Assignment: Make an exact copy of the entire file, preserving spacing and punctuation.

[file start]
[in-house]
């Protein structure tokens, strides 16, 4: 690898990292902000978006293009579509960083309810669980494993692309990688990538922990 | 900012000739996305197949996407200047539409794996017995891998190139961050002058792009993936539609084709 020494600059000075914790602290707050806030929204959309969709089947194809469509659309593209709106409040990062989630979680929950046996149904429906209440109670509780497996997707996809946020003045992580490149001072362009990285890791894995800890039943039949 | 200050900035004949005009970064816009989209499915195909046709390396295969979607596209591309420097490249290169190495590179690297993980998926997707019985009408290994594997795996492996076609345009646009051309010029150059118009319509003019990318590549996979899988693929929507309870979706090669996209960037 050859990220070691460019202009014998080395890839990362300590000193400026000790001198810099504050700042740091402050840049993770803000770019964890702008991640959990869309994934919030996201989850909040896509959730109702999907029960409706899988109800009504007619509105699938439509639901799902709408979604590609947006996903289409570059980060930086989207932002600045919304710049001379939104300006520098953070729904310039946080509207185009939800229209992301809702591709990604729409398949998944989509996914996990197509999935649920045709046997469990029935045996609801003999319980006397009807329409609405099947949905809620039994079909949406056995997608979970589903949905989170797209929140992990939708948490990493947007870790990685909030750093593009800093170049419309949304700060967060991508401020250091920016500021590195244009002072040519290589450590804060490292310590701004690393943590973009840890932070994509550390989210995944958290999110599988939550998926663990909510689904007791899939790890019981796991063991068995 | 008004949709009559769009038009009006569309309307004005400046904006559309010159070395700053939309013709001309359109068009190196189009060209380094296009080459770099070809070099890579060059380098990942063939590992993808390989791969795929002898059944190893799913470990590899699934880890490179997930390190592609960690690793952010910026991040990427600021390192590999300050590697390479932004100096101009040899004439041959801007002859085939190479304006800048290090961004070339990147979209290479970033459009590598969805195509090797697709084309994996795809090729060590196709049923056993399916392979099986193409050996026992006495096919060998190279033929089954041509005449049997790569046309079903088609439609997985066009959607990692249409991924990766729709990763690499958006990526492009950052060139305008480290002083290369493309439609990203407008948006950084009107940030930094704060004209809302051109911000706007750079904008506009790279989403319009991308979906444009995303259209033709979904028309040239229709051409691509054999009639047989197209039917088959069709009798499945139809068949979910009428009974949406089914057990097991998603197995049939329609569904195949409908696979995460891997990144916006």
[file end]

[in-house]
């Protein structure tokens, strides 16, 4: 690898990292902000978006293009579509960083309810669980494993692309990688990538922990 | 900012000739996305197949996407200047539409794996017995891998190139961050002058792009993936539609084709 020494600059000075914790602290707050806030929204959309969709089947194809469509659309593209709106409040990062989630979680929950046996149904429906209440109670509780497996997707996809946020003045992580490149001072362009990285890791894995800890039943039949 | 200050900035004949005009970064816009989209499915195909046709390396295969979607596209591309420097490249290169190495590179690297993980998926997707019985009408290994594997795996492996076609345009646009051309010029150059118009319509003019990318590549996979899988693929929507309870979706090669996209960037 050859990220070691460019202009014998080395890839990362300590000193400026000790001198810099504050700042740091402050840049993770803000770019964890702008991640959990869309994934919030996201989850909040896509959730109702999907029960409706899988109800009504007619509105699938439509639901799902709408979604590609947006996903289409570059980060930086989207932002600045919304710049001379939104300006520098953070729904310039946080509207185009939800229209992301809702591709990604729409398949998944989509996914996990197509999935649920045709046997469990029935045996609801003999319980006397009807329409609405099947949905809620039994079909949406056995997608979970589903949905989170797209929140992990939708948490990493947007870790990685909030750093593009800093170049419309949304700060967060991508401020250091920016500021590195244009002072040519290589450590804060490292310590701004690393943590973009840890932070994509550390989210995944958290999110599988939550998926663990909510689904007791899939790890019981796991063991068995 | 008004949709009559769009038009009006569309309307004005400046904006559309010159070395700053939309013709001309359109068009190196189009060209380094296009080459770099070809070099890579060059380098990942063939590992993808390989791969795929002898059944190893799913470990590899699934880890490179997930390190592609960690690793952010910026991040990427600021390192590999300050590697390479932004100096101009040899004439041959801007002859085939190479304006800048290090961004070339990147979209290479970033459009590598969805195509090797697709084309994996795809090729060590196709049923056993399916392979099986193409050996026992006495096919060998190279033929089954041509005449049997790569046309079903088609439609997985066009959607990692249409991924990766729709990763690499958006990526492009950052060139305008480290002083290369493309439609990203407008948006950084009107940030930094704060004209809302051109911000706007750079904008506009790279989403319009991308979906444009995303259209033709979904028309040239229709051409691509054999009639047989197209039917088959069709009798499945139809068949979910009428009974949406089914057990097991998603197995049939329609569904195949409908696979995460891997990144916006």